Adapted from Terry Dorsett’s book, Mission Possible: Reaching the Next Generation through the Small Church, published by CrossBooks, a division of Lifeway Christian Resources.
Friday, June 15, 2012
The Importance of Relationships in Reaching Young People
Lately, on my blog, we have been discussing the importance of the church regaining its position as the social center of the community. Churches need to work harder at creating a sense of belonging for those who participate in her various activities. Though social interaction is important to people of any age, it is absolutely essential to those under age thirty-ﬁve. Len Hjalmarson, a Canadian pastor, author, and church consultant, writes regularly about how to reach young people. Hjalmarson concludes that they “reject authority of position in favor of authority in relationship.” Young people do not care who the pastor is, or who the deacons are; they care about the people with whom they have relationships. Basically, relationships mean everything to young people. Because a sense of belonging is so important in this postmodern age, churches that fail to create that atmosphere will most likely fail to reach the next generation.
A signiﬁcant contrast is growing between churches that have only a formal ministry aimed at reaching the next generation and those that are focused on building relationships with the next generation. Churches trying to reach young people in any fashion are to be commended, but churches with only a formal program will not reach as many young people for Christ as those that are focused on building relationships.
For those who struggle to understand the diﬀerence between building relationships and simply having a program, here are some thoughts to consider. A program is something that a church sponsors once or twice a week. It begins and ends at a speciﬁc time and is very structured in the way it functions. Such programs often have a core group, mostly consisting of people who have a long history of connection to the church. The program’s participants seldom bring their friends to take part in the program. Many older adults in the church often see programs aimed at reaching the next generation as a drain on the budget, but they invest the money anyway because it seems like the right thing to do. Unfortunately, such programs are not very eﬀective in the long term.
Audrey Barrick, a writer for The Christian Post, frequently reports on trends impacting the church. In a 2007 article, Barrick reported that nearly two-thirds of teens who participate in youth programs will drop out of church during their college years. Clearly, using a program based approach is not the most eﬀective way to reach the next generation.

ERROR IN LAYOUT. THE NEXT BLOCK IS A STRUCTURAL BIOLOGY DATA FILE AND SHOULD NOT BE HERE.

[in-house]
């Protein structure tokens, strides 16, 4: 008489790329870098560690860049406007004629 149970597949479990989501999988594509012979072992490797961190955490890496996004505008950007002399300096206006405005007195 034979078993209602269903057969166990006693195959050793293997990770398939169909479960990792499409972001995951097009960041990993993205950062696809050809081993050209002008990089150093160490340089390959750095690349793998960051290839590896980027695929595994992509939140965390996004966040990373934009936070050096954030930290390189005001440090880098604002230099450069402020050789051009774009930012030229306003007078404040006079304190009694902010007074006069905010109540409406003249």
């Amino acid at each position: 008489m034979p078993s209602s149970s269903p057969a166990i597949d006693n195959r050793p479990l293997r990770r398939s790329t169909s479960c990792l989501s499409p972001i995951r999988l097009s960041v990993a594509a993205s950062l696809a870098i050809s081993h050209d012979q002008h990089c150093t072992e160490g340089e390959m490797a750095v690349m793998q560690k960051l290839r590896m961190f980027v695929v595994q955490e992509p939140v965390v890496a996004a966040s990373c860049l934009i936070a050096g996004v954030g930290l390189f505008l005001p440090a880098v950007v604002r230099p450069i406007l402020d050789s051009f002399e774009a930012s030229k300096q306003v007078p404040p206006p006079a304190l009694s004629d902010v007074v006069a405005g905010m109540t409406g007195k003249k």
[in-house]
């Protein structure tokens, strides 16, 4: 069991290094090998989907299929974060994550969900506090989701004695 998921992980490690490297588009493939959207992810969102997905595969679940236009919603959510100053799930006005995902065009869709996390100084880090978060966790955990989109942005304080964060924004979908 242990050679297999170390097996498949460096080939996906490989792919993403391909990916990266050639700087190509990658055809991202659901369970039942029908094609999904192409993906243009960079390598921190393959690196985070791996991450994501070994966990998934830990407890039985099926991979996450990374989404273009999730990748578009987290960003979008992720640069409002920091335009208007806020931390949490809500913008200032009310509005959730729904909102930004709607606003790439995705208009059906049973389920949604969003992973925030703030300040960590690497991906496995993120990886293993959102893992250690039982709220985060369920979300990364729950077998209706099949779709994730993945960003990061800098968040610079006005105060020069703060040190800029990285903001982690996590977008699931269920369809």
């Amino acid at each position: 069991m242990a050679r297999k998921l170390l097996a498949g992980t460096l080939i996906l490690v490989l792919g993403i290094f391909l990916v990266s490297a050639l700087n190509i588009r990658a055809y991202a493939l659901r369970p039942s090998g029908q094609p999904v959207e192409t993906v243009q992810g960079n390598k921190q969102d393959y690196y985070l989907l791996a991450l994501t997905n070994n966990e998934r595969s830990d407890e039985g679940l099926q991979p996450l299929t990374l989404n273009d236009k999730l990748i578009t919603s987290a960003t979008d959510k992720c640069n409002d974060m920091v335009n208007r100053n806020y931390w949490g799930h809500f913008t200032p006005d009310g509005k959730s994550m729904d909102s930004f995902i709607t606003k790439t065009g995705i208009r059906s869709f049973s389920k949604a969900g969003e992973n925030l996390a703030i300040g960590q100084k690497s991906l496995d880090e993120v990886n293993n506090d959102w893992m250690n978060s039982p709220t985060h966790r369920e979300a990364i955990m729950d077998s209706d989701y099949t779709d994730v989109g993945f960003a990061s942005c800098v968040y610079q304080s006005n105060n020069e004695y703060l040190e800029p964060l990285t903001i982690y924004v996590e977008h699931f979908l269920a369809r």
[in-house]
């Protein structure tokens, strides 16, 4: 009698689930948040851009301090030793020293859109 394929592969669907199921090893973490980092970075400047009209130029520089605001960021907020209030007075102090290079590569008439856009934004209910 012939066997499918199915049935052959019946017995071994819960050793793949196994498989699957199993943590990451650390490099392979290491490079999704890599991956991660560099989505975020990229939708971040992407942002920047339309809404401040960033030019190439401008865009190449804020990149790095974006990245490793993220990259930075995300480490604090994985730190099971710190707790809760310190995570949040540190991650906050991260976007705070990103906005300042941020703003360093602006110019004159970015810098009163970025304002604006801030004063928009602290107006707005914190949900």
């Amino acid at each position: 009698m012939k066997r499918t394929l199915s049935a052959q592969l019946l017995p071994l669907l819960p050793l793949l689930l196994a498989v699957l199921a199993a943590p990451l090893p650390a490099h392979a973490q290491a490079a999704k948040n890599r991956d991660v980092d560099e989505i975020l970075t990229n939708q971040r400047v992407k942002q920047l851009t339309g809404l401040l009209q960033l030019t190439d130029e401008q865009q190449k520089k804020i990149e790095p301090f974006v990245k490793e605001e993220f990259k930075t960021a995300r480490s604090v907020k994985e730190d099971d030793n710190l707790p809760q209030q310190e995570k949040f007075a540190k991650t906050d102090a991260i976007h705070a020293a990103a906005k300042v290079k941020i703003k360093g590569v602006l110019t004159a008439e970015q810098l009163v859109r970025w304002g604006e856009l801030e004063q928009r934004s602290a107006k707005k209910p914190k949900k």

A relationship-based ministry, on the other hand, is quite diﬀerent from a program-based eﬀort. While a relationship-based ministry will include some structured programs, it also includes a lot of impromptu events. The people involved in these ministries spend a lot of time together. This time might be spent over a hamburger at McDonald’s, ice cream at the local ice cream shop, or playing cards or games on a Wii. The people in this kind of ministry know each other, encourage each other, and are involved in one another’s lives. Young adults who are part of such a ministry often come from outside the church and may take part in the church without any support from their families. The leaders of such ministries look for ways to include these young people in the overall life of the church because they enjoy being together. Older people in the church may see these young adults as a little unruly, but because they are excited about changed lives, they are usually committed to helping those young people despite the occasional frustrations members of the next generation bring to the church.
Relationship-based ministry takes more time, but it is the most eﬀective way to reach those under thirty-ﬁve. Ed Stetzer says, “Programs must be the tool, not the goal.” Stetzer goes on to say, “Programming must give way to intentional relationships and community.” Programs have their place, but programs alone will not be suﬃcient to hold the interest of the next generation or help the church regain its position as the social center of the community.
If churches want to reach the next generation, they may need fewer programs aimed at reaching the next generation and more church members willing to take a young person out to lunch or spend time with them in others way. Many program based churches will struggle with this, but it is a struggle worth having.